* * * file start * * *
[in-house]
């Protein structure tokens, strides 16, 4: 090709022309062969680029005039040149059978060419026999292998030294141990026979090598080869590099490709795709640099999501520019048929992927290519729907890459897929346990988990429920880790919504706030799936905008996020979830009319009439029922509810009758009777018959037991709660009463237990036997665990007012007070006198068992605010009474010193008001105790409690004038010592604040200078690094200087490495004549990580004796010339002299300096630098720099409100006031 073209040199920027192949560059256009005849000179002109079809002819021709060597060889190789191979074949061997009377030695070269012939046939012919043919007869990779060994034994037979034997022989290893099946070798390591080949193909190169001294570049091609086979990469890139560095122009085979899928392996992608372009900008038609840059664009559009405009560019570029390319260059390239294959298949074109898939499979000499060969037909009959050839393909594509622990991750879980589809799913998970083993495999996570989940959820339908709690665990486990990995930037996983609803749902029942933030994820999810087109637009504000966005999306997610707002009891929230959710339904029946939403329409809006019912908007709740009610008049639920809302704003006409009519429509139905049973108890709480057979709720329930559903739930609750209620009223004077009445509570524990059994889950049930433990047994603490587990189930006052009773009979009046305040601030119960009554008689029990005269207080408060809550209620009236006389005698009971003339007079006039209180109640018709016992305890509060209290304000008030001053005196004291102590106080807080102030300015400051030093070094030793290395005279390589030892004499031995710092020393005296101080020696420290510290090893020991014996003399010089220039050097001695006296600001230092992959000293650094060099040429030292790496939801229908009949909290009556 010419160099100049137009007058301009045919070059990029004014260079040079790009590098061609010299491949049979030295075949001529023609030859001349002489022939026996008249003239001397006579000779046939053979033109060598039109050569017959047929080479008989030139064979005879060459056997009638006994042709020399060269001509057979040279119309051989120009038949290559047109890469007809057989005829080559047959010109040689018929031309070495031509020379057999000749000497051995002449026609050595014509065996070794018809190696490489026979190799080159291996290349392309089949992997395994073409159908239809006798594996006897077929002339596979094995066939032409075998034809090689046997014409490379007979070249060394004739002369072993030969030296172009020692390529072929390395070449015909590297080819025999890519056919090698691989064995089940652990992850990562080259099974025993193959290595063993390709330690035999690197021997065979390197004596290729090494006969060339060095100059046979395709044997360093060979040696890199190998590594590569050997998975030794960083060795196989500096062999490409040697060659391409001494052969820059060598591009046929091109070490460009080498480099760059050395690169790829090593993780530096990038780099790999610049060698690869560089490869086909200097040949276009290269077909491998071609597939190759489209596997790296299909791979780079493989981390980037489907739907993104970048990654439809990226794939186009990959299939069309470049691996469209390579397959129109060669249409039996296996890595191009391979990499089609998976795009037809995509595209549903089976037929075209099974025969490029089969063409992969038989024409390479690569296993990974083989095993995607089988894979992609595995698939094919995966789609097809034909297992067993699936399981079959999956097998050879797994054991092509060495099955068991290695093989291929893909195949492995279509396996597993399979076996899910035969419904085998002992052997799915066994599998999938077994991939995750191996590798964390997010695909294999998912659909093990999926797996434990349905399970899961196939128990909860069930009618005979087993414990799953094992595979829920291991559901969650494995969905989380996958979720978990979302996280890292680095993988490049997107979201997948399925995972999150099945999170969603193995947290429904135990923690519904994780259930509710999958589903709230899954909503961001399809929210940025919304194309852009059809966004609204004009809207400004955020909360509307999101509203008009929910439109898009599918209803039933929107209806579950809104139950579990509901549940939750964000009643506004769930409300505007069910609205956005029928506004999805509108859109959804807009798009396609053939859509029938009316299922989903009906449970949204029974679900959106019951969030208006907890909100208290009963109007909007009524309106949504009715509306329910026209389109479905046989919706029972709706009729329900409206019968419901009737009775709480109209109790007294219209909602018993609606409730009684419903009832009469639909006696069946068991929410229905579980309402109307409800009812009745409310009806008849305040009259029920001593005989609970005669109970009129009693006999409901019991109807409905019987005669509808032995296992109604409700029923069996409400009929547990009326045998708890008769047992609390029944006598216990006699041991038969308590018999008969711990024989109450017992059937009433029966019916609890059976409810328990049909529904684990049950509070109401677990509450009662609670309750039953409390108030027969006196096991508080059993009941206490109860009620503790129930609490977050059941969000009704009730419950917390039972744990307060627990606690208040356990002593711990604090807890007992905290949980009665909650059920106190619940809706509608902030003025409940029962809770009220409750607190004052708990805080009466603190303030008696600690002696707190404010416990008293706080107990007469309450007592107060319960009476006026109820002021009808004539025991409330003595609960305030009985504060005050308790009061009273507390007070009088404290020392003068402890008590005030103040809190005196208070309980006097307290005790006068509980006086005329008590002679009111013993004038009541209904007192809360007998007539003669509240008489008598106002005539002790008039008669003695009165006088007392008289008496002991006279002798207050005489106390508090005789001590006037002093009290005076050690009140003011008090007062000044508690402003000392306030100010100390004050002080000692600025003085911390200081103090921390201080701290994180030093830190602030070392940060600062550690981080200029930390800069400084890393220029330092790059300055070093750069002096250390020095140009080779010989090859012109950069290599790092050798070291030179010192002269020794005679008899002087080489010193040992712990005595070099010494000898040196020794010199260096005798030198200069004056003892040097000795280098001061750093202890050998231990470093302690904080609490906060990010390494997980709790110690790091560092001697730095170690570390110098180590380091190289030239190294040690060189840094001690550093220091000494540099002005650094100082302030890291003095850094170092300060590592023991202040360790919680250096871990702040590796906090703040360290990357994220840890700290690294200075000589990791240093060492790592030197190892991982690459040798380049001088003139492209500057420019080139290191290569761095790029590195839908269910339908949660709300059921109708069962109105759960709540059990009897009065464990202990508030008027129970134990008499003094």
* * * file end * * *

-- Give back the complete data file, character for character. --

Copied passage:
[in-house]
């Protein structure tokens, strides 16, 4: 090709022309062969680029005039040149059978060419026999292998030294141990026979090598080869590099490709795709640099999501520019048929992927290519729907890459897929346990988990429920880790919504706030799936905008996020979830009319009439029922509810009758009777018959037991709660009463237990036997665990007012007070006198068992605010009474010193008001105790409690004038010592604040200078690094200087490495004549990580004796010339002299300096630098720099409100006031 073209040199920027192949560059256009005849000179002109079809002819021709060597060889190789191979074949061997009377030695070269012939046939012919043919007869990779060994034994037979034997022989290893099946070798390591080949193909190169001294570049091609086979990469890139560095122009085979899928392996992608372009900008038609840059664009559009405009560019570029390319260059390239294959298949074109898939499979000499060969037909009959050839393909594509622990991750879980589809799913998970083993495999996570989940959820339908709690665990486990990995930037996983609803749902029942933030994820999810087109637009504000966005999306997610707002009891929230959710339904029946939403329409809006019912908007709740009610008049639920809302704003006409009519429509139905049973108890709480057979709720329930559903739930609750209620009223004077009445509570524990059994889950049930433990047994603490587990189930006052009773009979009046305040601030119960009554008689029990005269207080408060809550209620009236006389005698009971003339007079006039209180109640018709016992305890509060209290304000008030001053005196004291102590106080807080102030300015400051030093070094030793290395005279390589030892004499031995710092020393005296101080020696420290510290090893020991014996003399010089220039050097001695006296600001230092992959000293650094060099040429030292790496939801229908009949909290009556 010419160099100049137009007058301009045919070059990029004014260079040079790009590098061609010299491949049979030295075949001529023609030859001349002489022939026996008249003239001397006579000779046939053979033109060598039109050569017959047929080479008989030139064979005879060459056997009638006994042709020399060269001509057979040279119309051989120009038949290559047109890469007809057989005829080559047959010109040689018929031309070495031509020379057999000749000497051995002449026609050595014509065996070794018809190696490489026979190799080159291996290349392309089949992997395994073409159908239809006798594996006897077929002339596979094995066939032409075998034809090689046997014409490379007979070249060394004739002369072993030969030296172009020692390529072929390395070449015909590297080819025999890519056919090698691989064995089940652990992850990562080259099974025993193959290595063993390709330690035999690197021997065979390197004596290729090494006969060339060095100059046979395709044997360093060979040696890199190998590594590569050997998975030794960083060795196989500096062999490409040697060659391409001494052969820059060598591009046929091109070490460009080498480099760059050395690169790829090593993780530096990038780099790999610049060698690869560089490869086909200097040949276009290269077909491998071609597939190759489209596997790296299909791979780079493989981390980037489907739907993104970048990654439809990226794939186009990959299939069309470049691996469209390579397959129109060669249409039996296996890595191009391979990499089609998976795009037809995509595209549903089976037929075209099974025969490029089969063409992969038989024409390479690569296993990974083989095993995607089988894979992609595995698939094919995966789609097809034909297992067993699936399981079959999956097998050879797994054991092509060495099955068991290695093989291929893909195949492995279509396996597993399979076996899910035969419904085998002992052997799915066994599998999938077994991939995750191996590798964390997010695909294999998912659909093990999926797996434990349905399970899961196939128990909860069930009618005979087993414990799953094992595979829920291991559901969650494995969905989380996958979720978990979302996280890292680095993988490049997107979201997948399925995972999150099945999170969603193995947290429904135990923690519904994780259930509710999958589903709230899954909503961001399809929210940025919304194309852009059809966004609204004009809207400004955020909360509307999101509203008009929910439109898009599918209803039933929107209806579950809104139950579990509901549940939750964000009643506004769930409300505007069910609205956005029928506004999805509108859109959804807009798009396609053939859509029938009316299922989903009906449970949204029974679900959106019951969030208006907890909100208290009963109007909007009524309106949504009715509306329910026209389109479905046989919706029972709706009729329900409206019968419901009737009775709480109209109790007294219209909602018993609606409730009684419903009832009469639909006696069946068991929410229905579980309402109307409800009812009745409310009806008849305040009259029920001593005989609970005669109970009129009693006999409901019991109807409905019987005669509808032995296992109604409700029923069996409400009929547990009326045998708890008769047992609390029944006598216990006699041991038969308590018999008969711990024989109450017992059937009433029966019916609890059976409810328990049909529904684990049950509070109401677990509450009662609670309750039953409390108030027969006196096991508080059993009941206490109860009620503790129930609490977050059941969000009704009730419950917390039972744990307060627990606690208040356990002593711990604090807890007992905290949980009665909650059920106190619940809706509608902030003025409940029962809770009220409750607190004052708990805080009466603190303030008696600690002696707190404010416990008293706080107990007469309450007592107060319960009476006026109820002021009808004539025991409330003595609960305030009985504060005050308790009061009273507390007070009088404290020392003068402890008590005030103040809190005196208070309980006097307290005790006068509980006086005329008590002679009111013993004038009541209904007192809360007998007539003669509240008489008598106002005539002790008039008669003695009165006088007392008289008496002991006279002798207050005489106390508090005789001590006037002093009290005076050690009140003011008090007062000044508690402003000392306030100010100390004050002080000692600025003085911390200081103090921390201080701290994180030093830190602030070392940060600062550690981080200029930390800069400084890393220029330092790059300055070093750069002096250390020095140009080779010989090859012109950069290599790092050798070291030179010192002269020794005679008899002087080489010193040992712990005595070099010494000898040196020794010199260096005798030198200069004056003892040097000795280098001061750093202890050998231990470093302690904080609490906060990010390494997980709790110690790091560092001697730095170690570390110098180590380091190289030239190294040690060189840094001690550093220091000494540099002005650094100082302030890291003095850094170092300060590592023991202040360790919680250096871990702040590796906090703040360290990357994220840890700290690294200075000589990791240093060492790592030197190892991982690459040798380049001088003139492209500057420019080139290191290569761095790029590195839908269910339908949660709300059921109708069962109105759960709540059990009897009065464990202990508030008027129970134990008499003094």